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Back in February 1973, in the very first issue of this magazine, founding editor William Broyles wrote, by way of introduction, “If our readers have ever finished the daily paper or the six o’clock news and felt there was more than what they were told, then they know why we started Texas Monthly.” Nearly forty years later, this same sense of purpose holds true; we’re still motivated by the idea that a monthly magazine is the ideal place to go deeply into stories, offering a reading environment uniquely conducive to historical context, thorough analysis, and the kind of lyrical, imaginative writing that transports readers into lives not their own. (For two prime examples of this, see “Up in the Air” and “‘If the Serial Killer Gets Us, He Gets Us’.”)
But we also know that much has changed since 1973. The era when “the news” was limited to one local paper or newscast is gone, and today many readers have a different problem from the one Bill described: they are now drowning in a sea of information. The Internet has expanded their potential sources of news so much—and mobile technology keeps them connected to these sources constantly—that they may never finish the daily paper or watch the six o’clock news at all.
Let’s not wring our hands over this or pine nostalgically for the older, simpler days. First of all, there’s no going back. And second, the dramatic increase in the amount of available information has had many benefits, chief among them being that more people around the world are better informed than ever before. (More people around the world are also watching cat videos, but those two things aren’t mutually exclusive.) And yet we all know that those benefits come with a price, that with more to read, it’s easy for important stories to get lost.
What readers need, then, are tools that can help them simplify the chaotic media universe they find themselves in. They don’t need less information, they need better systems to deal with what exists and what is yet to come. And with that in mind, we’ve developed a new and ambitious website that will be a companion to texasmonthly.com. It’s called the TM Daily Post, an online destination devoted to organizing, prioritizing, and analyzing the news of Texas every day. We believe that Texas Monthly has a unique ability to provide the kind of filter for the daily news cycle that readers need. Using our well-honed editorial judgment and expert knowledge of the state, we’ll be sifting through a wide range of sources, from metro papers and small-town weeklies to news sites, TV and radio broadcasts, research journals, city magazines, college newspapers, blogs, Tumblrs, tweets, and more, in order to keep you posted not just on what’s happening all across Texas but on what really matters. We’ll cover all the things that Texans are interested in (and that, for 38 years, we’ve been covering in the pages of Texas Monthly): politics, sports, business, entertainment, the environment, religion, history, food, and crime. (We’ll even throw in a cat video from time to time, so long as the cat is a Texan.)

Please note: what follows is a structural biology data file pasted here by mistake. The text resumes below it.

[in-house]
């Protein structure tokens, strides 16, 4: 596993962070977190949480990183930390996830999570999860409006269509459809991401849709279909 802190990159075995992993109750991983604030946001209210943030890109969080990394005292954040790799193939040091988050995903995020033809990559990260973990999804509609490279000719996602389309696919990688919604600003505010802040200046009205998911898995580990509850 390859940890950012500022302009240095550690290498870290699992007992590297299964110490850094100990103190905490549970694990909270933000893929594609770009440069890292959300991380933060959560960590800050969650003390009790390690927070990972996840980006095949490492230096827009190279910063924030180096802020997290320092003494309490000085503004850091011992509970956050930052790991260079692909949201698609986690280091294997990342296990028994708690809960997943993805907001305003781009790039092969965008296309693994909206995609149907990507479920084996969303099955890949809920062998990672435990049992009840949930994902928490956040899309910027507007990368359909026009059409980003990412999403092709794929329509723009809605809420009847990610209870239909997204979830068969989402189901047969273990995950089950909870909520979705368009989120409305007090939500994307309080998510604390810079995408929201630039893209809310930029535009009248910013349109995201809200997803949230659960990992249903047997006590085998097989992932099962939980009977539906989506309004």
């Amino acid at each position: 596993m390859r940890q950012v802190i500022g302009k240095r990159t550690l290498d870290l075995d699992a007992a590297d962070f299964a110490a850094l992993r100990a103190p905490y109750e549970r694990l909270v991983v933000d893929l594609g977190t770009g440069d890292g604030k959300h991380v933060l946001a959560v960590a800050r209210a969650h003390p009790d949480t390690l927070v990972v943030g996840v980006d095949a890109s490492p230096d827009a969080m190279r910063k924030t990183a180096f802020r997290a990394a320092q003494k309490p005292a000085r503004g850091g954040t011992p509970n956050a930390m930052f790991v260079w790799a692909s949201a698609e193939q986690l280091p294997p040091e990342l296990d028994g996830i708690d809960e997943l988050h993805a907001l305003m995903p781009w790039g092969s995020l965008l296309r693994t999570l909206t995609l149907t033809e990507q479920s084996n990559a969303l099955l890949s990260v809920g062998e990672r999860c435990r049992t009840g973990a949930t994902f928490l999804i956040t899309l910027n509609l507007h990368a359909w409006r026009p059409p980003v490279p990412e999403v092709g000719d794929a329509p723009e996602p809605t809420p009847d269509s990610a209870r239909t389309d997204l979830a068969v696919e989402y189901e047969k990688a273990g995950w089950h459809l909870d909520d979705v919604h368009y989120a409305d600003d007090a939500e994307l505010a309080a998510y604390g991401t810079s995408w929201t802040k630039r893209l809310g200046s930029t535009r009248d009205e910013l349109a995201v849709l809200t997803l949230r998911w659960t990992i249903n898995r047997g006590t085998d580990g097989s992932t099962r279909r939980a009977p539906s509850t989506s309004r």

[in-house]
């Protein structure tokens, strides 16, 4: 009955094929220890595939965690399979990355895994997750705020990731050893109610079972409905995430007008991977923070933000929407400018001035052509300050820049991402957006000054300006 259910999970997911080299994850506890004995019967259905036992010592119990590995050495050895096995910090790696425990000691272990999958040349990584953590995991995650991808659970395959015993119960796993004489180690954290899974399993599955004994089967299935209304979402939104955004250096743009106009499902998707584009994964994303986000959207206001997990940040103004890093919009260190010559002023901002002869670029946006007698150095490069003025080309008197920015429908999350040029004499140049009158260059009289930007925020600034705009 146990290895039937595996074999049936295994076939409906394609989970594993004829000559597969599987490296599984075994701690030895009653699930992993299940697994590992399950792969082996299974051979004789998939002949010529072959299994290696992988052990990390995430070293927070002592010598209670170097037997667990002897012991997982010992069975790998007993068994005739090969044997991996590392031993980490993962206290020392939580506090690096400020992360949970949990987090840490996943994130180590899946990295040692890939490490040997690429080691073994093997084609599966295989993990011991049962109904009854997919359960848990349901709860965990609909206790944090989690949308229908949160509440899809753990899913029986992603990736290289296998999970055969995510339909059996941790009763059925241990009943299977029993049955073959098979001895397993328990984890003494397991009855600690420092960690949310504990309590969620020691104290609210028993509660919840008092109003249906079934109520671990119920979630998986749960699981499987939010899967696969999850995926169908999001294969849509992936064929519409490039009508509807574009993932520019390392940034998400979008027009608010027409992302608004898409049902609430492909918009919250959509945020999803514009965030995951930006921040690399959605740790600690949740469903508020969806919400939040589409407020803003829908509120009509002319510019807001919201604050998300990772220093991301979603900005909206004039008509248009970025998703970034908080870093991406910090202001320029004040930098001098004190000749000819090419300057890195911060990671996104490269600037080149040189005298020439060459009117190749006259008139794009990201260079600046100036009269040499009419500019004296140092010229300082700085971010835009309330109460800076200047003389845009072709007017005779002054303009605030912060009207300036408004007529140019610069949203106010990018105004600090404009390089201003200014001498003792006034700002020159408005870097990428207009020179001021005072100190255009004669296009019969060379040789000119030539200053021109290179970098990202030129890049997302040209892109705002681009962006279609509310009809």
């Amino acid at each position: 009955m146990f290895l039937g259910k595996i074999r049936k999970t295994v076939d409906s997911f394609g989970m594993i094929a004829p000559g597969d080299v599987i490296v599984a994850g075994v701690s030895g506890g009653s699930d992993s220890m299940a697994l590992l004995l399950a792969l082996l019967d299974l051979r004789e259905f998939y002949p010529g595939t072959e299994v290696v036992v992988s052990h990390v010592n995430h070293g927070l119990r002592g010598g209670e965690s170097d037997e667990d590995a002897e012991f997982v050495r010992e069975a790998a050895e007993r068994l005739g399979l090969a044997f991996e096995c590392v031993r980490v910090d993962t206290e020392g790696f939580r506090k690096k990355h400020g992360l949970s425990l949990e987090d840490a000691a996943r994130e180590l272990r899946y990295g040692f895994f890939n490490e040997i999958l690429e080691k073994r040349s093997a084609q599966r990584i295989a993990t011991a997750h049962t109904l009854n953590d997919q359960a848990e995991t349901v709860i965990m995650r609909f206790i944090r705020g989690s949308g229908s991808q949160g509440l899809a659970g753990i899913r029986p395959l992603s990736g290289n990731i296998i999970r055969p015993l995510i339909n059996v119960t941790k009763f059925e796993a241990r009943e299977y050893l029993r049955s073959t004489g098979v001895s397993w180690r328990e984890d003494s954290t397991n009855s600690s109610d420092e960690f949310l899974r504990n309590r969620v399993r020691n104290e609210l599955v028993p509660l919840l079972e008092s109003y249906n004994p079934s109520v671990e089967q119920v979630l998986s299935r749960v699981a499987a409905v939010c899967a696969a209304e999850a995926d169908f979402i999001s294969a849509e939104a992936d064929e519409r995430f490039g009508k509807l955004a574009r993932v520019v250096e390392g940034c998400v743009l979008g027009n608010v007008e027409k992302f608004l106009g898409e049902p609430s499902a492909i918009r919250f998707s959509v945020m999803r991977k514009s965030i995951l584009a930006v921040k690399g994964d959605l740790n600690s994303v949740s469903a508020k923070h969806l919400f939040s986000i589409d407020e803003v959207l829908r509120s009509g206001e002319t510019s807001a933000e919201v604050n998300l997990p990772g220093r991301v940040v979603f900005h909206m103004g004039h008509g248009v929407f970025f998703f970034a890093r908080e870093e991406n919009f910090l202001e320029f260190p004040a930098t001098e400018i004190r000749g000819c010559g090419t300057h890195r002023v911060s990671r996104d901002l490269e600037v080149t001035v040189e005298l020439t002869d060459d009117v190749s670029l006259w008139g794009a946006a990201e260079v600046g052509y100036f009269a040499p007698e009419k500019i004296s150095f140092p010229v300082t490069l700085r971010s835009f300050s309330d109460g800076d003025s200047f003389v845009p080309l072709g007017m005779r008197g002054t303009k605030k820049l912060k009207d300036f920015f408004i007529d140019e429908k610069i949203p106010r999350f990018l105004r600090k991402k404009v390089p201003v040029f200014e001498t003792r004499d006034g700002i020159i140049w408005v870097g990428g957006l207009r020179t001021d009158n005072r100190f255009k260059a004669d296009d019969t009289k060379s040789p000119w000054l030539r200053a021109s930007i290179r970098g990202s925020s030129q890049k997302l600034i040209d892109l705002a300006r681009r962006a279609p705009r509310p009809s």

Of course, on a monthly basis, we’ll continue to produce the kind of long, in-depth journalism that is at the core of what Texas Monthly means. But now, on a daily basis, we’ll also be bringing you this full-spectrum view of what Texans are talking about. The Post launches this month, on December 1. You’ll find it through the texasmonthly.com homepage or directly, at tmdailypost.com. (For more information, turn back to page 22.)
So to paraphrase another editor at another launch, if our readers have ever felt like they didn’t have time to stay on top of the daily paper, the six o’clock news, the fifteen websites they have bookmarked, their RSS feed, their Twitter stream, their text and email alerts, and the podcasts piling up on their smartphones, then they know why we started the TM Daily Post.
Bum Steers, the disturbing case of a Corpus Christi woman imprisoned for poisoning her foster child, how Phil Collins became the world’s biggest Alamo buff, the greatest hits of a legendary Texas courtroom illustrator, and an exclusive look at the new memoir from famed heart surgeon Denton Cooley.